In Wednesday’s paper, I wrote a this piece questioning why we think sluts are bad, and why we think they’re particularly bad if they’re women but not if they’re men. The reaction was prolific, vehement and sociologically interesting. In addition to the 68 comments on Philly.com I got an earful over the phone and quite a collection of bile in my inbox.
The reaction revealed two kinds of people out there and they don’t neatly divide up along liberal/conservative lines. Instead, there are people who intuitively grasp and enjoy “why” questions, and ones who don’t. This difference could inform discussions of science illiteracy.
Many readers chided me for not mentioning that Bill Maher used the dreaded c-word to describe Sarah Palin. This newly popular meme is irrelevant since the story was about sluts and why the term is an insult when applied to females. The c-word is a slang for female genitalia. There probably is a piece to be done examining why in the English-speaking world women are insulted by a crude slang for female genitalia, and men are insulted by crude slang terms for male or female genitalia or anal sphincters. But that’s a completely different story.
If you're like me and you enjoy looking at the sky, you may have noticed two bright planets shining together in the evenings. The planets are Jupiter and Venus, and they will continue to move closer, putting on a good show for much of March, according to this piece from Sky and Telescope. The conjuction may not bring me good luck, but even in light-polluted Center City Philadelphia it should make a beautiful sight. The crescent moon will appear with the two bright planets on March 25.
"By March 9th these dazzling evening "stars" are less than 5° apart, about the width of three fingers at arm's length. Then, from March 12th to 14th, the gap between them closes to just 3° as they pass one another in the evening sky. The pairing of these bright lights will be dramatic, though not especially rare.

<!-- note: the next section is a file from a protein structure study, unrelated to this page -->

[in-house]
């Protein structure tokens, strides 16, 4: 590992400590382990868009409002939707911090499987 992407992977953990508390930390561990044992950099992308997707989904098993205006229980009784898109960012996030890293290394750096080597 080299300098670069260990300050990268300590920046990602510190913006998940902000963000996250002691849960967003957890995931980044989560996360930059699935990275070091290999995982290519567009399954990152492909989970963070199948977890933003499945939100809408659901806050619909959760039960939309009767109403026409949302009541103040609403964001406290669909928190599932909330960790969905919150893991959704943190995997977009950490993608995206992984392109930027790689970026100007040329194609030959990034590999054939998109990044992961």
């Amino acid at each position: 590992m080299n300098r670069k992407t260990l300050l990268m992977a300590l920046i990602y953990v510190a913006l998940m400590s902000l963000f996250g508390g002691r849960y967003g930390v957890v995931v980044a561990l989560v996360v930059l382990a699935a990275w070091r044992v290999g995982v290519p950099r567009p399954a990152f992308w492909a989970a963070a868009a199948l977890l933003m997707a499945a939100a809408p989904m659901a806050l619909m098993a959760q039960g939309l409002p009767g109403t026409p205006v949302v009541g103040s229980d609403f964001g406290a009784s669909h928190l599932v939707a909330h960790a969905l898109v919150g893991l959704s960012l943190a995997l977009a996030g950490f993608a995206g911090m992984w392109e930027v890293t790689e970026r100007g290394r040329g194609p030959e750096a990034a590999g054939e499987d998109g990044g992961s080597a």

Venus is the brighter one, for three reasons. First, it's close to the Sun, as planets go, basking in sunlight twice as bright as we receive on Earth and about 50 times more intense than the sunlight that reaches distant Jupiter. Second, it's almost seven times closer to Earth. And, its cloudy atmosphere is slightly whiter than Jupiter's, reflecting a little more of the sunlight that strikes it. These advantages combine to make Venus appear seven times brighter than Jupiter just now.
In tomorrow's paper the Inhealth column will run a condensed version of this feature about Rush Limbaugh, sluts and the double standard.
When Rush Limbaugh called law student Sandra Fluke a “slut” and a “prostitute” last week, it caused an uproar and raised a scientific question — why is it so hard to imagine using the same word to insult a man?
The epithet “slut” can be devastating to a woman's reputation in our society, but a man's reputation might even be enhanced by having many sexual partners. He might be called “a player” instead.
If Rush Limbaugh had aimed his “slut” comments at a man who happened to be advocating the coverage of birth control, it wouldn’t have been seen as much of an insult. The guy might even have taken it as a compliment. When people accuse a woman of being a slut, the charge can damage her reputation and cause her genuine harm. This may not be simply an artifact of our culture, since surveys show that sexual double standards occur among many disparate groups of people.